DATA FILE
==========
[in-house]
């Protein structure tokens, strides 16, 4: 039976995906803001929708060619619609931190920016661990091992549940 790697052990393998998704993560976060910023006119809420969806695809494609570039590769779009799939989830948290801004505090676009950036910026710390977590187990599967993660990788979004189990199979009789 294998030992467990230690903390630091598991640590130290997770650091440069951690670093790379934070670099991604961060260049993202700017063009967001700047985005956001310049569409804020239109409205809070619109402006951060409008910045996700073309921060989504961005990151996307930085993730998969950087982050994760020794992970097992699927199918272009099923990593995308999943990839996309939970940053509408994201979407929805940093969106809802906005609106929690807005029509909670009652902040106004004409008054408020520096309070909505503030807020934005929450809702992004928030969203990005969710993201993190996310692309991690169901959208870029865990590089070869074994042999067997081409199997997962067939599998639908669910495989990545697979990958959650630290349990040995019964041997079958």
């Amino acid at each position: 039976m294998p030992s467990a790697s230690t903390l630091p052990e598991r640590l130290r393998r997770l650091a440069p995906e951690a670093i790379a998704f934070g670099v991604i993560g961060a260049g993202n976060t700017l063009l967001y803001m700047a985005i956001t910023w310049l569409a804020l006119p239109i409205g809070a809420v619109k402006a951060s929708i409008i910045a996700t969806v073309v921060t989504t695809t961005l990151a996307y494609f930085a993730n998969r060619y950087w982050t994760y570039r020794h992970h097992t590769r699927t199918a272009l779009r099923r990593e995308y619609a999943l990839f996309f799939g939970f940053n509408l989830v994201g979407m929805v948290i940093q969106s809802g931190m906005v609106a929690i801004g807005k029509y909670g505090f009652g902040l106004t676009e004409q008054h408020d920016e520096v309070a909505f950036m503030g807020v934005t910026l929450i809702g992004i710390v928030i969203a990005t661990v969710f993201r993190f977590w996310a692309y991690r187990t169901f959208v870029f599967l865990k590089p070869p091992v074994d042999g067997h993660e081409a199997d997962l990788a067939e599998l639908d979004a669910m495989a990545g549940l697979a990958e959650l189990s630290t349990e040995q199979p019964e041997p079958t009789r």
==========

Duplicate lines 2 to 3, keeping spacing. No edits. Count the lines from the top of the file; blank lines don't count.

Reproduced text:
């Protein structure tokens, strides 16, 4: 039976995906803001929708060619619609931190920016661990091992549940 790697052990393998998704993560976060910023006119809420969806695809494609570039590769779009799939989830948290801004505090676009950036910026710390977590187990599967993660990788979004189990199979009789 294998030992467990230690903390630091598991640590130290997770650091440069951690670093790379934070670099991604961060260049993202700017063009967001700047985005956001310049569409804020239109409205809070619109402006951060409008910045996700073309921060989504961005990151996307930085993730998969950087982050994760020794992970097992699927199918272009099923990593995308999943990839996309939970940053509408994201979407929805940093969106809802906005609106929690807005029509909670009652902040106004004409008054408020520096309070909505503030807020934005929450809702992004928030969203990005969710993201993190996310692309991690169901959208870029865990590089070869074994042999067997081409199997997962067939599998639908669910495989990545697979990958959650630290349990040995019964041997079958």
């Amino acid at each position: 039976m294998p030992s467990a790697s230690t903390l630091p052990e598991r640590l130290r393998r997770l650091a440069p995906e951690a670093i790379a998704f934070g670099v991604i993560g961060a260049g993202n976060t700017l063009l967001y803001m700047a985005i956001t910023w310049l569409a804020l006119p239109i409205g809070a809420v619109k402006a951060s929708i409008i910045a996700t969806v073309v921060t989504t695809t961005l990151a996307y494609f930085a993730n998969r060619y950087w982050t994760y570039r020794h992970h097992t590769r699927t199918a272009l779009r099923r990593e995308y619609a999943l990839f996309f799939g939970f940053n509408l989830v994201g979407m929805v948290i940093q969106s809802g931190m906005v609106a929690i801004g807005k029509y909670g505090f009652g902040l106004t676009e004409q008054h408020d920016e520096v309070a909505f950036m503030g807020v934005t910026l929450i809702g992004i710390v928030i969203a990005t661990v969710f993201r993190f977590w996310a692309y991690r187990t169901f959208v870029f599967l865990k590089p070869p091992v074994d042999g067997h993660e081409a199997d997962l990788a067939e599998l639908d979004a669910m495989a990545g549940l697979a990958e959650l189990s630290t349990e040995q199979p019964e041997p079958t009789r």